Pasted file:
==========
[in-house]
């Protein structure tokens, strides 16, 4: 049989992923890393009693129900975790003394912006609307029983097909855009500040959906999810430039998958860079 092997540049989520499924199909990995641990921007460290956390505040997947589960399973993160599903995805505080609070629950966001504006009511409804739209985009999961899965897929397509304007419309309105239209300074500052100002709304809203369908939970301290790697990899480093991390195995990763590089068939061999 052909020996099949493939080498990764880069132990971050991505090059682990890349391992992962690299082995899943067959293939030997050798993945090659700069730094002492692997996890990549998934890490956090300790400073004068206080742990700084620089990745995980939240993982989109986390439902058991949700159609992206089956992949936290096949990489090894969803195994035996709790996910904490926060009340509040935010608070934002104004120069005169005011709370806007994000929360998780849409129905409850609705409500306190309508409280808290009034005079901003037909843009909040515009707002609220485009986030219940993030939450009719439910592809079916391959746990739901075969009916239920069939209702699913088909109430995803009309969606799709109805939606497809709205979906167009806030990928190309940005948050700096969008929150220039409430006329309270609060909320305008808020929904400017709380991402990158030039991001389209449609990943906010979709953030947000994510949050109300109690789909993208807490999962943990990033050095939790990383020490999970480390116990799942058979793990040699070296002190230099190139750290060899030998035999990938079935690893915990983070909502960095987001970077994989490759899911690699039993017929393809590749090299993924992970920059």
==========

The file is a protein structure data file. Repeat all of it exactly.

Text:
[in-house]
């Protein structure tokens, strides 16, 4: 049989992923890393009693129900975790003394912006609307029983097909855009500040959906999810430039998958860079 092997540049989520499924199909990995641990921007460290956390505040997947589960399973993160599903995805505080609070629950966001504006009511409804739209985009999961899965897929397509304007419309309105239209300074500052100002709304809203369908939970301290790697990899480093991390195995990763590089068939061999 052909020996099949493939080498990764880069132990971050991505090059682990890349391992992962690299082995899943067959293939030997050798993945090659700069730094002492692997996890990549998934890490956090300790400073004068206080742990700084620089990745995980939240993982989109986390439902058991949700159609992206089956992949936290096949990489090894969803195994035996709790996910904490926060009340509040935010608070934002104004120069005169005011709370806007994000929360998780849409129905409850609705409500306190309508409280808290009034005079901003037909843009909040515009707002609220485009986030219940993030939450009719439910592809079916391959746990739901075969009916239920069939209702699913088909109430995803009309969606799709109805939606497809709205979906167009806030990928190309940005948050700096969008929150220039409430006329309270609060909320305008808020929904400017709380991402990158030039991001389209449609990943906010979709953030947000994510949050109300109690789909993208807490999962943990990033050095939790990383020490999970480390116990799942058979793990040699070296002190230099190139750290060899030998035999990938079935690893915990983070909502960095987001970077994989490759899911690699039993017929393809590749090299993924992970920059």